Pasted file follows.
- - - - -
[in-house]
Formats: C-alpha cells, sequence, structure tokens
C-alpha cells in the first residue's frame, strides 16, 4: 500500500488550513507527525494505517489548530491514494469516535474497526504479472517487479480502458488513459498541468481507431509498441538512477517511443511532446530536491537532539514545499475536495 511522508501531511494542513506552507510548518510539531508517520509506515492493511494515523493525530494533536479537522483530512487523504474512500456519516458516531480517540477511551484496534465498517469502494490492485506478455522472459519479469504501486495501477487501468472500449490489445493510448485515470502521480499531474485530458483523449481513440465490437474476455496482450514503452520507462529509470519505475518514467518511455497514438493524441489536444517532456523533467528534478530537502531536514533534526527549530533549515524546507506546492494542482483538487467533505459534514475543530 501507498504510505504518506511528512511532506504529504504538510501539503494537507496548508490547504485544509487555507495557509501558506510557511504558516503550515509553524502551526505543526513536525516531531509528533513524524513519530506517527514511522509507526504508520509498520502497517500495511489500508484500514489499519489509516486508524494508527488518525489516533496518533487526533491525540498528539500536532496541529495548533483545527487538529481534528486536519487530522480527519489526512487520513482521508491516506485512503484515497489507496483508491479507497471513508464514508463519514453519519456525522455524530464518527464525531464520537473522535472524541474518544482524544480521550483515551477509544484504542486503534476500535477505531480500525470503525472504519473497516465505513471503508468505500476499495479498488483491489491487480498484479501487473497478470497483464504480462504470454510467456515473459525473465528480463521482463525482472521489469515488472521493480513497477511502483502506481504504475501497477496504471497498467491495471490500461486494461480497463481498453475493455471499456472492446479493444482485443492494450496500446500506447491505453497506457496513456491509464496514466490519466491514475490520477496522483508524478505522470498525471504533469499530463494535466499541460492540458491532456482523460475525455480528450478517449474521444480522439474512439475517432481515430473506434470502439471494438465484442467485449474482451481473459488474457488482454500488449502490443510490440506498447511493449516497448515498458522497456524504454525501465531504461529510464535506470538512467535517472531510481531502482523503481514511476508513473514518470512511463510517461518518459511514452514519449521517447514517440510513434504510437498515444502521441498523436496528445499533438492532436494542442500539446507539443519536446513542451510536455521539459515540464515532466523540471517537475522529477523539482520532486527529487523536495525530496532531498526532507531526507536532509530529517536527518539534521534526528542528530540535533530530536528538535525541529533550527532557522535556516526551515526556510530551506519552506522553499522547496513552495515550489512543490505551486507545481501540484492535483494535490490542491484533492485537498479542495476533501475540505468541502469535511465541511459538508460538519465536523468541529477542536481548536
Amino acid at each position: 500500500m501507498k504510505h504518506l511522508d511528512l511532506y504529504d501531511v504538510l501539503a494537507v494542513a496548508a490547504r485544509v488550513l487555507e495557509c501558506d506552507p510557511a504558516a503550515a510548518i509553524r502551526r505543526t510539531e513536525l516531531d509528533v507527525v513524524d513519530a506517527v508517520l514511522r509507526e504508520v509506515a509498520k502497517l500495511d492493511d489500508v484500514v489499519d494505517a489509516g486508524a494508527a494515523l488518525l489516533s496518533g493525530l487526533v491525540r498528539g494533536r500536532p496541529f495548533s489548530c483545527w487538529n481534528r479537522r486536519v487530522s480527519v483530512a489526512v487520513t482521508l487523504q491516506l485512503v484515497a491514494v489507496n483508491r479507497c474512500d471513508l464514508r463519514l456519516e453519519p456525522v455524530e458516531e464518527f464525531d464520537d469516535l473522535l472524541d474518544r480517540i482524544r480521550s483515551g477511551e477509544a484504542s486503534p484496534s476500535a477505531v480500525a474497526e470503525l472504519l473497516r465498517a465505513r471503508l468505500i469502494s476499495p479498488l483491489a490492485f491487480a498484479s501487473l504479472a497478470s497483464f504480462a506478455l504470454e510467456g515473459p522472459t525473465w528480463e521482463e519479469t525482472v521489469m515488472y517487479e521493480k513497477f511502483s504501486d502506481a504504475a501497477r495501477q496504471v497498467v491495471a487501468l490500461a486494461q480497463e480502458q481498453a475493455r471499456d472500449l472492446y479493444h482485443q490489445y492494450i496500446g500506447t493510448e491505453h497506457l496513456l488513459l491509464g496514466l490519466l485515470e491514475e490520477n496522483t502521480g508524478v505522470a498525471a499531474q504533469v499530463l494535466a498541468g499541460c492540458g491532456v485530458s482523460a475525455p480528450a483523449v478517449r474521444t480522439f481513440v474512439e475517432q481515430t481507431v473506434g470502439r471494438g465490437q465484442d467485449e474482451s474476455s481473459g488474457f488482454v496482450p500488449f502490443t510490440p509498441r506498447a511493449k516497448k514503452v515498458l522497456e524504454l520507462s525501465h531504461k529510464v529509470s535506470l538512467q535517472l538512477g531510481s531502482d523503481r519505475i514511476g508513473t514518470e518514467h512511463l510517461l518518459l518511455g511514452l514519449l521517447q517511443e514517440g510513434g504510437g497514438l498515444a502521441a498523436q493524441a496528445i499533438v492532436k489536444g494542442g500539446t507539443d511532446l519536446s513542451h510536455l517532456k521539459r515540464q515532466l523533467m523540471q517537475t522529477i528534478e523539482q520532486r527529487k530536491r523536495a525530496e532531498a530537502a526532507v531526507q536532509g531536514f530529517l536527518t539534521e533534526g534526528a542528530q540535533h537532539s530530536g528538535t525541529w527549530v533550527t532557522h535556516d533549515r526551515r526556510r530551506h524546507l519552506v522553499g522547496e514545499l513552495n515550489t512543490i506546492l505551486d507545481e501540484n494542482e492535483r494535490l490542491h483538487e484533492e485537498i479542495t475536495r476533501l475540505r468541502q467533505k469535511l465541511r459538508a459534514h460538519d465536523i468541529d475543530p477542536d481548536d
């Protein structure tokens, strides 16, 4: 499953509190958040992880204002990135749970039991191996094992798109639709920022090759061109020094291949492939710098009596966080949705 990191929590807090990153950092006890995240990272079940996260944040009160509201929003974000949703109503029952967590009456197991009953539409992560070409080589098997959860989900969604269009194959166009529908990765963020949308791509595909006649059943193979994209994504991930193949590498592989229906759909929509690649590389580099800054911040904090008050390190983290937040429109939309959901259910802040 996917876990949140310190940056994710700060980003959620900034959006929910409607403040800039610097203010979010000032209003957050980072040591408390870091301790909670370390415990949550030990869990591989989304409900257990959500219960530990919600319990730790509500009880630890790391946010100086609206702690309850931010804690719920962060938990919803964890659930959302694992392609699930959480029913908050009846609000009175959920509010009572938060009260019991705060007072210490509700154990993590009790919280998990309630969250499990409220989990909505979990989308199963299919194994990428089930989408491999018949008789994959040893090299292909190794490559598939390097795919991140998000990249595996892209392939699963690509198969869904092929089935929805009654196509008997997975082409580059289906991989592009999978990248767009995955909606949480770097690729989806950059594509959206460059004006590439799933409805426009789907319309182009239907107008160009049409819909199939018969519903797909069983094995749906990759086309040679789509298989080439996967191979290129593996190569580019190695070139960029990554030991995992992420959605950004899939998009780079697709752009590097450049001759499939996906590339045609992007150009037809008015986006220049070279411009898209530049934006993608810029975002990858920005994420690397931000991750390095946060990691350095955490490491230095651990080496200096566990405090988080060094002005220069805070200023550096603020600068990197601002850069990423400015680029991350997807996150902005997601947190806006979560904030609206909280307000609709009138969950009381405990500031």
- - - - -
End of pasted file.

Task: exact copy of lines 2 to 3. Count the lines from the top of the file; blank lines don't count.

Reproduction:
Formats: C-alpha cells, sequence, structure tokens
C-alpha cells in the first residue's frame, strides 16, 4: 500500500488550513507527525494505517489548530491514494469516535474497526504479472517487479480502458488513459498541468481507431509498441538512477517511443511532446530536491537532539514545499475536495 511522508501531511494542513506552507510548518510539531508517520509506515492493511494515523493525530494533536479537522483530512487523504474512500456519516458516531480517540477511551484496534465498517469502494490492485506478455522472459519479469504501486495501477487501468472500449490489445493510448485515470502521480499531474485530458483523449481513440465490437474476455496482450514503452520507462529509470519505475518514467518511455497514438493524441489536444517532456523533467528534478530537502531536514533534526527549530533549515524546507506546492494542482483538487467533505459534514475543530 501507498504510505504518506511528512511532506504529504504538510501539503494537507496548508490547504485544509487555507495557509501558506510557511504558516503550515509553524502551526505543526513536525516531531509528533513524524513519530506517527514511522509507526504508520509498520502497517500495511489500508484500514489499519489509516486508524494508527488518525489516533496518533487526533491525540498528539500536532496541529495548533483545527487538529481534528486536519487530522480527519489526512487520513482521508491516506485512503484515497489507496483508491479507497471513508464514508463519514453519519456525522455524530464518527464525531464520537473522535472524541474518544482524544480521550483515551477509544484504542486503534476500535477505531480500525470503525472504519473497516465505513471503508468505500476499495479498488483491489491487480498484479501487473497478470497483464504480462504470454510467456515473459525473465528480463521482463525482472521489469515488472521493480513497477511502483502506481504504475501497477496504471497498467491495471490500461486494461480497463481498453475493455471499456472492446479493444482485443492494450496500446500506447491505453497506457496513456491509464496514466490519466491514475490520477496522483508524478505522470498525471504533469499530463494535466499541460492540458491532456482523460475525455480528450478517449474521444480522439474512439475517432481515430473506434470502439471494438465484442467485449474482451481473459488474457488482454500488449502490443510490440506498447511493449516497448515498458522497456524504454525501465531504461529510464535506470538512467535517472531510481531502482523503481514511476508513473514518470512511463510517461518518459511514452514519449521517447514517440510513434504510437498515444502521441498523436496528445499533438492532436494542442500539446507539443519536446513542451510536455521539459515540464515532466523540471517537475522529477523539482520532486527529487523536495525530496532531498526532507531526507536532509530529517536527518539534521534526528542528530540535533530530536528538535525541529533550527532557522535556516526551515526556510530551506519552506522553499522547496513552495515550489512543490505551486507545481501540484492535483494535490490542491484533492485537498479542495476533501475540505468541502469535511465541511459538508460538519465536523468541529477542536481548536